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The Silent Treatment 

click to enlarge An image from _Into Great Silence_ by Phillip Groning
  • An image from _Into Great Silence_ by Phillip Groning

Every documentary maker can relay a torturous story of how many years it took them to pursue their cinematic dream. Between the first plans to film a subject and the day the film screens, there lies a tale of heartbreaking setbacks and intermittent triumphs. But when German filmmaker Philip Gröning inevitably mounts the podium to collect his Oscar next year for Into Great Silence, his story will best them all.
Anointed by BAFTA (the British Academy Awards) in 1984 as a young Munich-based director on the rise, Gröning embarked that year upon an audacious project: a documentary about the secretive monks of the Carthusian order of the French Alps. A letter seeking entry to their secret world was answered tersely: It was not the right time. So Gröning went about his career, making features and winning awards. In 2000 the monks summoned Gröning. Now, they told him, it was time.
Founded in 1084 by Saint Bruno of Cologne, this order settled in an alpine monastery near Grenoble, France. In addition to an intense devotion to religious studies, they are also farmers, craftsmen, and, most famously, distillers of a potent verdant herbal brew known to connoisseurs as Chartreuse. Their plain, hooded garb suggests a cult of medieval Jedi knights.
Gröning ultimately spent six months living among the monks of La Grande Chartreuse, serving as sole filmmaker and soundman for his documentary. Even those monks who opposed the project eventually helped him carry equipment. Those seeking an exposé—Carthusians: Beneath the Hood?—will find unanswered prayers in this digital scrapbook. Gröning makes no effort to dig beneath the surface of monastic life nor religious commitment.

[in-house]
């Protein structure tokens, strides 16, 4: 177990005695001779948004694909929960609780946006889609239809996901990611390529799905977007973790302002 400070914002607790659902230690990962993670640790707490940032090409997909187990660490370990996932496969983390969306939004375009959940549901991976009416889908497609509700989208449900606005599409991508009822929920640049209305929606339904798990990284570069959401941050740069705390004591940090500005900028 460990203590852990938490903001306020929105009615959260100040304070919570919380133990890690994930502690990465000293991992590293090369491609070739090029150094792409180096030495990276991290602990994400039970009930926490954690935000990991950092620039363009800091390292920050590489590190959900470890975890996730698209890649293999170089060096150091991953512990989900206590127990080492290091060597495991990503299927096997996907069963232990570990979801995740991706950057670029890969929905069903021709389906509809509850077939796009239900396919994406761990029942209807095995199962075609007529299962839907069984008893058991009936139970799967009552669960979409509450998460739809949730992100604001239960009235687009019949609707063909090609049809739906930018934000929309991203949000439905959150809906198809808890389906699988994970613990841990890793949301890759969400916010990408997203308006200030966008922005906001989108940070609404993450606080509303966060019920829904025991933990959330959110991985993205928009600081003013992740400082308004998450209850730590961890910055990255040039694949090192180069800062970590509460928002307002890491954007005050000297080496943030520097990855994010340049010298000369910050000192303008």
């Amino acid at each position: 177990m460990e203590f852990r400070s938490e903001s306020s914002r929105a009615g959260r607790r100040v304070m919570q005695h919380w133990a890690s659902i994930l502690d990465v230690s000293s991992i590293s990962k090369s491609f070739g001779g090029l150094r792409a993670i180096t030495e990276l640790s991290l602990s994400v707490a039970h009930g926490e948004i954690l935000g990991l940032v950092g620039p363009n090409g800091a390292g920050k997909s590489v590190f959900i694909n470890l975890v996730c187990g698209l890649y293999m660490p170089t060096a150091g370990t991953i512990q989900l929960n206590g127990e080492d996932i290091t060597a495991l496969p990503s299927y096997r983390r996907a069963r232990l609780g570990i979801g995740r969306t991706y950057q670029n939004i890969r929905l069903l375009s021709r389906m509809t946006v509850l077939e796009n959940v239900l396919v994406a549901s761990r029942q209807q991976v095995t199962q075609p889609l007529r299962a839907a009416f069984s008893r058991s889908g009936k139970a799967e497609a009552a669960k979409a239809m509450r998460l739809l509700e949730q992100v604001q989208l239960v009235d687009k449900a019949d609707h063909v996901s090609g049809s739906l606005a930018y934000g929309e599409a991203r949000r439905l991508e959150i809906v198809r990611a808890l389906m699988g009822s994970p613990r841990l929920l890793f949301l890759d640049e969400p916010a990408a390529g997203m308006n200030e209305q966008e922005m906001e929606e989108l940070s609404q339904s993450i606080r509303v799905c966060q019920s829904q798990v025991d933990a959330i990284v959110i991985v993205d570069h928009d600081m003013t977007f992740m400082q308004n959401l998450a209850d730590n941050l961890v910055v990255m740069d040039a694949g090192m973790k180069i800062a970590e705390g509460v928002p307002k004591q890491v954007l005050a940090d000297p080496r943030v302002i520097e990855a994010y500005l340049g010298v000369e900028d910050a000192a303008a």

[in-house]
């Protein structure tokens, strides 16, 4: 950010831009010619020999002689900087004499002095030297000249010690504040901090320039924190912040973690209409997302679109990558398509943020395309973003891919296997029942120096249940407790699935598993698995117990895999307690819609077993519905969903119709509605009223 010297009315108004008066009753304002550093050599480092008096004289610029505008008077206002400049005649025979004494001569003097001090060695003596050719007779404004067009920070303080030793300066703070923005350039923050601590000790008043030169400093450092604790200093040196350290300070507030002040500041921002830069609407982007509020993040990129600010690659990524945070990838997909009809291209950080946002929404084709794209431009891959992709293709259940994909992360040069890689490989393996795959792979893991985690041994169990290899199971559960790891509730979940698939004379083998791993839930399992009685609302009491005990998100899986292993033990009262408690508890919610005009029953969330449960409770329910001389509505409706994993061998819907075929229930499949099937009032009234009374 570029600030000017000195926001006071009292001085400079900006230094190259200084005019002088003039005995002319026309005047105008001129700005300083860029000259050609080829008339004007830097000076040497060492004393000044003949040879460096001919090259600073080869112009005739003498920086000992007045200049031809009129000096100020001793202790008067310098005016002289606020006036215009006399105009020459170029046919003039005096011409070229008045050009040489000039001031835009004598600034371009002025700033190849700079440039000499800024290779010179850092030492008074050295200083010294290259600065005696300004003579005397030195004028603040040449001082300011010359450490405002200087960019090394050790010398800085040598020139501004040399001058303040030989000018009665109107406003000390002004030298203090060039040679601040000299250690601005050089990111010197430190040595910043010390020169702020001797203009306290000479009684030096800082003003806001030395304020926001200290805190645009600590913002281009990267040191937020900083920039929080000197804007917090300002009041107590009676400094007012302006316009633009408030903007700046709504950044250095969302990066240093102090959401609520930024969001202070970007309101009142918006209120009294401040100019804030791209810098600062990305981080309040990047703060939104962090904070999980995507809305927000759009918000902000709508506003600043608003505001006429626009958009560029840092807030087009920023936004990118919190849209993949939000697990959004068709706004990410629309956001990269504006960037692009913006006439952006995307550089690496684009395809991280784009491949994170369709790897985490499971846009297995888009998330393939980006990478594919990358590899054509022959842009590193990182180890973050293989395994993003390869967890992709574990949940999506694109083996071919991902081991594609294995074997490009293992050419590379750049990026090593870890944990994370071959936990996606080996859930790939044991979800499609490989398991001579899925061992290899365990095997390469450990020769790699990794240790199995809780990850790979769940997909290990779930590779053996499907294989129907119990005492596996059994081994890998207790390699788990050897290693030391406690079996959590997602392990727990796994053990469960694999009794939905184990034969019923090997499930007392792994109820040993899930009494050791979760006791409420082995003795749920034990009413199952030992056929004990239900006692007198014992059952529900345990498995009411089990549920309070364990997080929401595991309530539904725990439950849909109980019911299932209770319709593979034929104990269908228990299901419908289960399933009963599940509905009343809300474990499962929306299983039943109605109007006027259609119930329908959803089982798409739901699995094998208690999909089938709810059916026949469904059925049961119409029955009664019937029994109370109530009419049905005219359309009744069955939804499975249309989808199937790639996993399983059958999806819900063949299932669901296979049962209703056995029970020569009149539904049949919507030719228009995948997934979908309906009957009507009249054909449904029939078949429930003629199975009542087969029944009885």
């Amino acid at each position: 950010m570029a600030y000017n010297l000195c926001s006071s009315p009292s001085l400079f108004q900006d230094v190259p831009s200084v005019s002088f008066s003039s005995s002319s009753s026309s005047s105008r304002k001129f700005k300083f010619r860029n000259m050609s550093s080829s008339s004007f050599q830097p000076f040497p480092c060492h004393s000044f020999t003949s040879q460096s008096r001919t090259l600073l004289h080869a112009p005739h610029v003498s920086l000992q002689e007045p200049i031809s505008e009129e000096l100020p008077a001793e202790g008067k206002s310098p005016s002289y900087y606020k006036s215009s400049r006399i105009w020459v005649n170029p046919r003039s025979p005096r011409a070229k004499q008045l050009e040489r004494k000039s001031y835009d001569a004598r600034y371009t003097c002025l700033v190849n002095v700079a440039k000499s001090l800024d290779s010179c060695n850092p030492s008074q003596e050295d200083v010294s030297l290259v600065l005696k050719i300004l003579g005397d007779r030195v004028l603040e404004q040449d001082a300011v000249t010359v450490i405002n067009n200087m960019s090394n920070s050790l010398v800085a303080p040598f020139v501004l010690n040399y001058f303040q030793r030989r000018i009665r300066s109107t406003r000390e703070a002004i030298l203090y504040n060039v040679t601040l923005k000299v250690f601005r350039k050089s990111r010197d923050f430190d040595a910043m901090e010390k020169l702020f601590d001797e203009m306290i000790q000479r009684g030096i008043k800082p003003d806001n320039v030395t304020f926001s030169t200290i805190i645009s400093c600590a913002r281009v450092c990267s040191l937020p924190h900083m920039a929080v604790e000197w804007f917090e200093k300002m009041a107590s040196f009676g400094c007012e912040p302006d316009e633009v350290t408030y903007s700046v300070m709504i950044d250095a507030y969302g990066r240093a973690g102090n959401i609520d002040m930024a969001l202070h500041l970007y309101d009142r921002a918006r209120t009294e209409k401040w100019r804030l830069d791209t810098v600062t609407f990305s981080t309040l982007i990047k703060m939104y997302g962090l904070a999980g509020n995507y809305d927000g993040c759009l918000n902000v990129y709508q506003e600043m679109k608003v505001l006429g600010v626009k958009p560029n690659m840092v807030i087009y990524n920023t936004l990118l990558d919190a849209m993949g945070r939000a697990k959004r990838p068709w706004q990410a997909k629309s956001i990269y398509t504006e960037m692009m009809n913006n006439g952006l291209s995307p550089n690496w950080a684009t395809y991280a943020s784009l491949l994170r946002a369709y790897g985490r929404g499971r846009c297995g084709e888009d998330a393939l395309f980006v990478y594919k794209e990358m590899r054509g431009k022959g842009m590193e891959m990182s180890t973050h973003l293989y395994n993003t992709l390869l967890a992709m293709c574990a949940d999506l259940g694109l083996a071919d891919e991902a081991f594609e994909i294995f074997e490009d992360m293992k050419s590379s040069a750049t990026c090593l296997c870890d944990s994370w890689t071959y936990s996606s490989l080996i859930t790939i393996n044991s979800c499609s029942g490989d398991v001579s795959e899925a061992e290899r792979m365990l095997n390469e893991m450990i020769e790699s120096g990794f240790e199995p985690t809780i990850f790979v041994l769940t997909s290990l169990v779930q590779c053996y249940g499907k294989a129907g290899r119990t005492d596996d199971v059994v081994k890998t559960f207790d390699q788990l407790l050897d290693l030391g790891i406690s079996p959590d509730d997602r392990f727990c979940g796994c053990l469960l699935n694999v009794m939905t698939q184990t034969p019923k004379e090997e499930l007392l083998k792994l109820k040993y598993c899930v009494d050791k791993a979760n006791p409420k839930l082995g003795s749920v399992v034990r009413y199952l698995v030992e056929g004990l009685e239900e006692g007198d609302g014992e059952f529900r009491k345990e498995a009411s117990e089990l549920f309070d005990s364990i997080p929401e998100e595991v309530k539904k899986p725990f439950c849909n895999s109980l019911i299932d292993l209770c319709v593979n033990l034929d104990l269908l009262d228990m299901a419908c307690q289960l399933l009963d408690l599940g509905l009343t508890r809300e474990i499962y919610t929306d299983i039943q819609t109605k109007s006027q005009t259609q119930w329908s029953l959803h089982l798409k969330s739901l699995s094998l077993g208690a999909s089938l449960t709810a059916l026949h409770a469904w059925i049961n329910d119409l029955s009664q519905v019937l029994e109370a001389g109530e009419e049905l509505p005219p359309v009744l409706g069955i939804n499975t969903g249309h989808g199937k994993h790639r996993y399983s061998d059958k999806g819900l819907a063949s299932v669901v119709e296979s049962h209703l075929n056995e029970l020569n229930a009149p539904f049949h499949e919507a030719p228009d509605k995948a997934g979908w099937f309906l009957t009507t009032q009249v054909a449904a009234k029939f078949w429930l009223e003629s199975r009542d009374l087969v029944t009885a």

There is no narration to the film. The monks, who spend each week in silence and are allowed conversation only on Sundays, do not speak to the camera. Gröning does not interview them. (However, several do agree to sit for the camera and stare placidly into the lens. The effect is both fascinating and unnerving.) When these wards of heaven do chat amongst themselves, they passionately debate scriptures.
In its narrative austerity, Into Great Silence still offers myriad rewards. In every scene, the director wields his camera like a modern-day Vermeer, obtaining stilllifes of startling depth and muted color. We watch the change of seasons from mountaintops, observe melting icicles. We see monks emerge from their simple cloisters to pray with an intensity incomprehensible to our ADHD society. All moments are recorded by utilizing natural light and sounds. When the brothers unexpectedly “kick back” on a wintry Sunday afternoon, their laughter is like a splash of ice water on our lulled senses.
Painstakingly, Gröning has conjured the Carthusian existence. Biblical epigrams about servitude to God and renunciation of earthly goods flash recurringly on the screen to complete the effect. Whether you find the filmic experience hauntingly transcendent or—at 162 minutes—incredibly mind-numbing depends on your own capacity for simple joys.

Into Great Silence will be screened at Upstate Films in Rhinebeck beginning June 8. (845) 876-2515; www.upstatefilms.org.

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